Amazon further expands Prime Now offerings
SEATTLE – Amazon.com on Thursday announced that it has added more than 4,000 items to its Prime Now service just in time for the holidays.
“In the year since we first launched Prime Now for customers in Manhattan, we’ve grown rapidly to more than 20 metropolitan areas across the U.S. and we are excited to continue to expand our offerings whether that’s adding beer, wine and spirits in Manhattan starting today or continuing to increase the number of local stores and restaurants in the service,” stated Stephenie Landry, worldwide director of Prime Now. “This holiday, we’ve also added thousands of products to Prime Now and we’ll be delivering up until midnight on Dec. 24 — we are a procrastinator’s dream, offering tens of thousands of items that can be delivered right to your door in an hour or less.”
Prime Now is offered exclusively to Prime members in Atlanta, Austin, Baltimore, Chicago, Dallas, Houston, Indianapolis, Las Vegas, Los Angeles, Manhattan, Miami, Minneapolis, Nashville, Orange County, Phoenix, Portland, Sacramento, San Antonio, San Francisco, San Jose, San Diego, Seattle and Richmond. In select cities, in addition to the products offered by Amazon, the service also includes deliveries from local restaurants and stores. Through Prime Now, one-hour delivery is $7.99 and two-hour delivery is free.
Some highlights since launching Prime Now include:
- The fastest order delivered to date was a four-pack of Starbucks Vanilla Frappuccino to a customer in Miami. The delivery was made in under 10 minutes;
- In Seattle where the company offers one-hour delivery of beer, wine and spirits, the top-selling beer is Elysian Brewing Company’s Space Dust IPA and the top selling wine is Chateau Ste. Michelle Cabernet Sauvignon. Beginning Dec. 10, Prime Now is adding beer, wine and spirit delivery in Manhattan;
- Prime Now customers in Baltimore, Los Angeles, Portland and Seattle enjoy free, for a limited time, one-hour delivery from local restaurants. The most popular cuisines ordered through the service so far are American and Thai; and
- Delivery from local stores is offered through Prime Now in Chicago, Los Angeles, Manhattan, Portland and San Diego. The most popular items ordered by customers for one-hour delivery from grocery stores include organic bananas, avocados, tomatoes and organic apples.
LOOK Beauty’s PediSpa foot masks make way to Target shelves
TORONTO — Masks have emerged recently as a growing category within beauty, and Canadian company LOOK Beauty’s masque Bar has been working to bring masks to a larger market while moving beyond the traditional face mask. Among the company’s line of products — which includes 12 different masque Bar face masks —are the PediSpa foot masks, which have recently become available at Target and on the retailer’s site.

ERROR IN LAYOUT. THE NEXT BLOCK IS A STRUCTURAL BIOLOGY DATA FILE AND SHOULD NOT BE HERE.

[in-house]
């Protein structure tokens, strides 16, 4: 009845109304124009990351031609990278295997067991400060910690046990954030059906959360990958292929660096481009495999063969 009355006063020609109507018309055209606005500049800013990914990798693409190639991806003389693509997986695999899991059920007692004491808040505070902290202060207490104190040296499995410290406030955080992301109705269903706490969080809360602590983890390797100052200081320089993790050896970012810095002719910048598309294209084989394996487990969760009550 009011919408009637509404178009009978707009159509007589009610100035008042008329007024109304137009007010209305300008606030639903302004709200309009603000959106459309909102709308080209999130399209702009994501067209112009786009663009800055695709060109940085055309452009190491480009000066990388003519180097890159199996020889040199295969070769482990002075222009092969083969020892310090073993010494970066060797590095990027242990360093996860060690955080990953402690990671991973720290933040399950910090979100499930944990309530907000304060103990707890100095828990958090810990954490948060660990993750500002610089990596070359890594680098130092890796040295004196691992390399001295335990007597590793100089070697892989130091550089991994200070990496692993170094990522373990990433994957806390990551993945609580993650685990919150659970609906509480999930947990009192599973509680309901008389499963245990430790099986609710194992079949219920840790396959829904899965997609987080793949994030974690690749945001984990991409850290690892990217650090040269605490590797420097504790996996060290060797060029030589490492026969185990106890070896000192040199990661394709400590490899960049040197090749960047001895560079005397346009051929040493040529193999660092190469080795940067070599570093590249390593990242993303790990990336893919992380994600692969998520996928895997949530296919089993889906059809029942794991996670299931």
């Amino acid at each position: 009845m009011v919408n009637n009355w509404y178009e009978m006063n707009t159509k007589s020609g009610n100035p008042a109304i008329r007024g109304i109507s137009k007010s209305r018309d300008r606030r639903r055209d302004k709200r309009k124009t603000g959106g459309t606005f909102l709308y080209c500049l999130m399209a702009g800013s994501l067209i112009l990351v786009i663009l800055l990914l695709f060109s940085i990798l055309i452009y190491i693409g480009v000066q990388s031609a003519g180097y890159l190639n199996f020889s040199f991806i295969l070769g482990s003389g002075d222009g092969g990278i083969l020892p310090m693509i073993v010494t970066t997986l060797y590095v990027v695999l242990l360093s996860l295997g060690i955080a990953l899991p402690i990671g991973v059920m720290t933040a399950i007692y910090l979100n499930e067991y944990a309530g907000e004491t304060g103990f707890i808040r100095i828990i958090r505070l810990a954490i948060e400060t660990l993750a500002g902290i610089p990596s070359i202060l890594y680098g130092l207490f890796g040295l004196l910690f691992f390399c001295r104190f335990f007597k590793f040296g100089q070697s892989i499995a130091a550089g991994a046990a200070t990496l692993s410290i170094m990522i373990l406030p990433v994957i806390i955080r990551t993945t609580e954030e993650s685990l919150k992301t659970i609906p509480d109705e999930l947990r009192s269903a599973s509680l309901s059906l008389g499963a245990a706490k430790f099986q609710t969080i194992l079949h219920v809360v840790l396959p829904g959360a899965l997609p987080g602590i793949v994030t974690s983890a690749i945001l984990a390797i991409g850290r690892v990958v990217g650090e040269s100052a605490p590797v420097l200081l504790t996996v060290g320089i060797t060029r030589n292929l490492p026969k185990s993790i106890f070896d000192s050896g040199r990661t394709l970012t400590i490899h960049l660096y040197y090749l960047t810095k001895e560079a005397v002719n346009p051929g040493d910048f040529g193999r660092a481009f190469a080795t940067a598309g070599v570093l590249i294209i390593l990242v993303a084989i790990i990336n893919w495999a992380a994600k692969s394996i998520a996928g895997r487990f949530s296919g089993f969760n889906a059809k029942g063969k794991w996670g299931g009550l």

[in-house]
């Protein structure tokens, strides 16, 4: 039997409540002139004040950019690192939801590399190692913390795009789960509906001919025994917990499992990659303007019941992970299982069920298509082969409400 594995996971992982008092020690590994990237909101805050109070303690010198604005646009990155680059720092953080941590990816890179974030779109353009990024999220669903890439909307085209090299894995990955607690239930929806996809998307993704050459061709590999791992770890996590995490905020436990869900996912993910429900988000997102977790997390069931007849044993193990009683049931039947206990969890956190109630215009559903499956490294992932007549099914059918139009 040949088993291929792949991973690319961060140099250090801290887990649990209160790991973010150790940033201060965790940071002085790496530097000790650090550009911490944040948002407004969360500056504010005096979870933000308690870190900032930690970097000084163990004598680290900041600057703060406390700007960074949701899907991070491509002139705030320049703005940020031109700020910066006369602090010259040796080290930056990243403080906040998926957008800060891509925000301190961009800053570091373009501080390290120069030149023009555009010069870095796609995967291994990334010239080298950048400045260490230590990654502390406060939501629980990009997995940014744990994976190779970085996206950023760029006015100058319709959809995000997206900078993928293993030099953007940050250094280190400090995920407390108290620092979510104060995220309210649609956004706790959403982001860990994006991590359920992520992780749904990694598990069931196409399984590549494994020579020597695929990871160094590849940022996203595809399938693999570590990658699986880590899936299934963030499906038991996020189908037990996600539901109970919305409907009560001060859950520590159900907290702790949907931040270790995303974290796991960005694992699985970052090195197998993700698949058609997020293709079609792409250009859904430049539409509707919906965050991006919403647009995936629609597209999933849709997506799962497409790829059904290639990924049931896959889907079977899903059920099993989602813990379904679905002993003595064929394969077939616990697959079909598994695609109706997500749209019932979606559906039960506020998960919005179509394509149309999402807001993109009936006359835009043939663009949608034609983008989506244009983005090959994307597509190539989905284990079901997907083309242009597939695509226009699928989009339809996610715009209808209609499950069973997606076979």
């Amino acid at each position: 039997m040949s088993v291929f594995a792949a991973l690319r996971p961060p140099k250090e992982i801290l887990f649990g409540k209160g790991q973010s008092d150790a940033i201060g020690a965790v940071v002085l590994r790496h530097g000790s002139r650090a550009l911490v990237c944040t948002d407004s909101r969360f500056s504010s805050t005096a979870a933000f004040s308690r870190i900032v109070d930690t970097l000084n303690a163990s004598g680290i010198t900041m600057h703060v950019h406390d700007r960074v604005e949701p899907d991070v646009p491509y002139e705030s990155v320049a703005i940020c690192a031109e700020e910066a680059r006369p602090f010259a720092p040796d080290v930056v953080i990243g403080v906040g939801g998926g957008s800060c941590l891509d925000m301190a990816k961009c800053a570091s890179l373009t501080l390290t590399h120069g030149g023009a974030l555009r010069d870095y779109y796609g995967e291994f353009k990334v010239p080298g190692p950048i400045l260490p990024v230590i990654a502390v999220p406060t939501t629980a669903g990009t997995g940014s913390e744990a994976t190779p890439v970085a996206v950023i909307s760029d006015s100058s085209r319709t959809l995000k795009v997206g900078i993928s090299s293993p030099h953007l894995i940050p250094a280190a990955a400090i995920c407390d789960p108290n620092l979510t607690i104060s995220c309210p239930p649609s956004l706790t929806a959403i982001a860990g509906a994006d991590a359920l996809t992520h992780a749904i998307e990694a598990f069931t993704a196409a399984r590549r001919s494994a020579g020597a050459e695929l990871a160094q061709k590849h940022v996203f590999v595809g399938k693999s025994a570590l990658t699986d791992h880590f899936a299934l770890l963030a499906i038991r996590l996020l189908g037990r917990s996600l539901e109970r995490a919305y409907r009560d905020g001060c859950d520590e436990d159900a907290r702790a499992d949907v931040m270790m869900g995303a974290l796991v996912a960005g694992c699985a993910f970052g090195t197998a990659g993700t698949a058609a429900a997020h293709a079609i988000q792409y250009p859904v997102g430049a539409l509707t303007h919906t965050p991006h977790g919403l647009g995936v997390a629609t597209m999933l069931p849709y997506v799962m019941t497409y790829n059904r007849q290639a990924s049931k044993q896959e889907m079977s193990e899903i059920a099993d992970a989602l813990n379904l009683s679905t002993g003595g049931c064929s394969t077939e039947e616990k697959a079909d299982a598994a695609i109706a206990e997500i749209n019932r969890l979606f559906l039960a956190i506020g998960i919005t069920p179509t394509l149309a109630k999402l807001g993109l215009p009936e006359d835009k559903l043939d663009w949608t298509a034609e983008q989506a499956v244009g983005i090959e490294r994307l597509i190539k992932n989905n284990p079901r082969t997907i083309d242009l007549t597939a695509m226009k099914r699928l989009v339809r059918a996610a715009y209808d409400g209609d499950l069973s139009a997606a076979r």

The foot masks, which are worn like socks, come in two varieties — Intensive Moisturizing and Exfoliating. The former treats dry, cracked and callous feet in a 20- to 30-minute treatment, and the latter helps control the buildup of calluses in a 60- to 90-minute treatment.
Both foot masks retail for $9.99.
House passes Microbead-Free Waters Act
WASHINGTON — The U.S. House of Representatives on Monday passed the Microbead-Free Waters Act of 2015, aimed at phasing out synthetic plastic microbeads from personal care and OTC products. Now the bill will move to the Senate for consideration.
Following the bill’s passage, Scott Melville, president and CEO of the Consumer Healthcare Products Association (CHPA), praised the work of its sponsors, Reps. Frank Pallone, Jr., D-N.J, and Fred Upton, R-Mich.
“The OTC medicine industry applauds Representatives Pallone and Upton for shepherding legislation that sets forth feasible phase-out dates for plastic microbeads in OTC products, appropriate definitions of key terms, and ensuring uniform enforcement across the nation,” Melville said.
He added that the removal of mircrobeads from products is a priority for the industry.
“Our industry takes concerns about these solid plastic microbeads possibly entering the marine environment very seriously, and we are committed to reformulating cosmetic OTCs – such as acne face washes and toothpastes – to remove plastic microbeads,” he said. “CHPA member companies have already taken steps to voluntarily remove these solid plastic microbeads from their products by ceasing the development of any new products containing synthetic plastic microbeads and working toward formulating replacement products. The timeframe allocated in this bill provides manufacturers adequate time to identify and phase in alternatives.”
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